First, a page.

Recall two things:
1 equal power limits exist to establish a possibility for struggle
2. The struggle is 'won' when one side is successful at 'flanking' the other: pushing a weakness while not getting their own weakspots pushed
In these graphs, the fundamental three forms of combat are considered. Trying to represent these functions in anything more than 2D and the base 3 would be.. 'nightmarish' as a charitable statement. Consider that the areas covered represent abilities being performed at any point in time. Recall that, for consideration purposes, the entirety of all functions are at the call of the wielder. We are not addressing limits on functionality yet.
Clearly, this is indicative of what would end as a draw (AoIs are superimposed). He who initiates wins. It's like playing upper-hand with a baseball bat. There is no tactic involved, it is purely a race to resource depletion.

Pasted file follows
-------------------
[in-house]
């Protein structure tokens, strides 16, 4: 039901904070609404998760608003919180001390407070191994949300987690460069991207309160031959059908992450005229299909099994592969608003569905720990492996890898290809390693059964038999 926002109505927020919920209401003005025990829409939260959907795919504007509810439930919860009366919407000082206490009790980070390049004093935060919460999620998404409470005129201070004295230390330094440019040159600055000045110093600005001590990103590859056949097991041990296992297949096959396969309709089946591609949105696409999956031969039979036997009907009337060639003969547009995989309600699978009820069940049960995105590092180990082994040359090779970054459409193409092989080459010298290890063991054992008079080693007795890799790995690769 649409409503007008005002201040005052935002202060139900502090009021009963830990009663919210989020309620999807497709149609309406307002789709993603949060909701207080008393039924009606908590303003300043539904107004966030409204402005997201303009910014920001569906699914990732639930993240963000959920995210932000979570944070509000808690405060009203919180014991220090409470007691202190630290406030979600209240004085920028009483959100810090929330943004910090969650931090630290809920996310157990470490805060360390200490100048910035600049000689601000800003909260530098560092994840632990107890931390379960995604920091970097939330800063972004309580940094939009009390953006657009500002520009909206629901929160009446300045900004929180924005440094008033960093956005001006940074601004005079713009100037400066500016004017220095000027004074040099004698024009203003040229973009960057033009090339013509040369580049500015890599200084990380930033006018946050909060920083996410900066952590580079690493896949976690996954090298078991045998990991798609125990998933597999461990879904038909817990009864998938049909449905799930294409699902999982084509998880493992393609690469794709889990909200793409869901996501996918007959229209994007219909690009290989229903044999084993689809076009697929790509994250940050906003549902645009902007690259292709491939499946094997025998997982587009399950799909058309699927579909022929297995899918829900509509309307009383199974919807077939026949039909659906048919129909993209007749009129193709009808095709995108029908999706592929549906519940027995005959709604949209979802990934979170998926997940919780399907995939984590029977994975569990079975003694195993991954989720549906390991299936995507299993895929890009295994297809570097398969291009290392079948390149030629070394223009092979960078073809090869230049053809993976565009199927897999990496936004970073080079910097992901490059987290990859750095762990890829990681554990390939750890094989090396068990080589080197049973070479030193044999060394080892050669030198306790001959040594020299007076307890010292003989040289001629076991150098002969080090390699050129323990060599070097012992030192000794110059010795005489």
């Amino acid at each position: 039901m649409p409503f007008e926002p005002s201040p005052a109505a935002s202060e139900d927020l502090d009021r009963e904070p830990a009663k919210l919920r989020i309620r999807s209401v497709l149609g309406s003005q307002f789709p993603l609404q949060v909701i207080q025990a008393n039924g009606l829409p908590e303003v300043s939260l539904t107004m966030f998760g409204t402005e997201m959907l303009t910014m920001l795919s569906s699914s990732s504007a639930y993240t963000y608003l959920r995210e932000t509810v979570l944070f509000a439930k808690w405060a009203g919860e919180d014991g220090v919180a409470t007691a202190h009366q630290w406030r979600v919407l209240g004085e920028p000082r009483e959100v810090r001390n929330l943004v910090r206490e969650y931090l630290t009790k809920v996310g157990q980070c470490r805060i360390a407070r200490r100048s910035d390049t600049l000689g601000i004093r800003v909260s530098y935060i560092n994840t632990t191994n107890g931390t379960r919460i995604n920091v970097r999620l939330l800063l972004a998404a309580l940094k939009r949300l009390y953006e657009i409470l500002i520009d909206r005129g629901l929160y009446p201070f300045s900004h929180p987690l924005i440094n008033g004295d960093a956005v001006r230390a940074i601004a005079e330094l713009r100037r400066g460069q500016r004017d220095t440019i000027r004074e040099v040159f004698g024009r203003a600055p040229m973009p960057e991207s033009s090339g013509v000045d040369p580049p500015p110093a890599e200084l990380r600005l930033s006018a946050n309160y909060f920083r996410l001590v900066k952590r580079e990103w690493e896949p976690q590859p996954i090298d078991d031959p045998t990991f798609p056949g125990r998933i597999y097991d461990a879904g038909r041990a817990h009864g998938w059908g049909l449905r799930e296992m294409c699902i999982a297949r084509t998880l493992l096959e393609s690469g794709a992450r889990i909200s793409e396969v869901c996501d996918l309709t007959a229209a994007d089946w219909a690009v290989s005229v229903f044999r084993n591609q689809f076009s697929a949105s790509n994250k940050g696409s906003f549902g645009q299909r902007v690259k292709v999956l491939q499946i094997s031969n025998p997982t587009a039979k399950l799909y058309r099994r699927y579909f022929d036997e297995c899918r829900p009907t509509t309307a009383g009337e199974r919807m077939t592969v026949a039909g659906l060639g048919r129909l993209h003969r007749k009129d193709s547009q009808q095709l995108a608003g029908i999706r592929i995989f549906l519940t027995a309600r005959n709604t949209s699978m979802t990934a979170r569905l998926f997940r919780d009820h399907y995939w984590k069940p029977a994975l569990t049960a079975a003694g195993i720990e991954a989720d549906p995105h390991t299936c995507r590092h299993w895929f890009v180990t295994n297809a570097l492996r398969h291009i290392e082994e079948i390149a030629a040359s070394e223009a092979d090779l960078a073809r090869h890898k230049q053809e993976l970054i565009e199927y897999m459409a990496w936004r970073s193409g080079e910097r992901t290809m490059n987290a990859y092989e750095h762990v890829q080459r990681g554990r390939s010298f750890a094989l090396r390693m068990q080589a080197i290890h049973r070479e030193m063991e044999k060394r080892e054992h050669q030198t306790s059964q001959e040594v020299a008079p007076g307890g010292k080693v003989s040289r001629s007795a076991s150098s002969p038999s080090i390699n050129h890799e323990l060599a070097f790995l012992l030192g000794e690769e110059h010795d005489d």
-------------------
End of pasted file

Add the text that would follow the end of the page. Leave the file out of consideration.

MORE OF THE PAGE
As a result, one of two things happen: the opponent does not react, and the opening is made. The struggle for power has now shifted left of center, and one side has momentum. At this point, the party having gained momentum can either:
1. push the advantage, like a sports game whereby the team just having scored exploits their momentum gain with another score (ends things quicker, but left wide open for counter-attack)
2. shift back into balance, putting pressure on the other camp to 'make a move' (prolongs encounters, but resistant to counter-attack)
Either immediately, or after the momentum has been gained, a reaction is made. The 2nd party must either shift left of center....
... or specialize themselves to push the advantage into their favor.
Hey, wait a second, that reminds me of something!
This Is the Song that Never Ends...
So back and forth both sides sway, each trying to disrupt the other's flow in rotation between the fundamentals. It is how symmetrical warfare gives birth to asymmetrical. But no matter how the asymmetry goes, it is always dancing around a central, balanced point. There is specialization, but only so far as it is beneficial to do so. However, as we just covered, it is always beneficial to have some sort of specialization ongoing.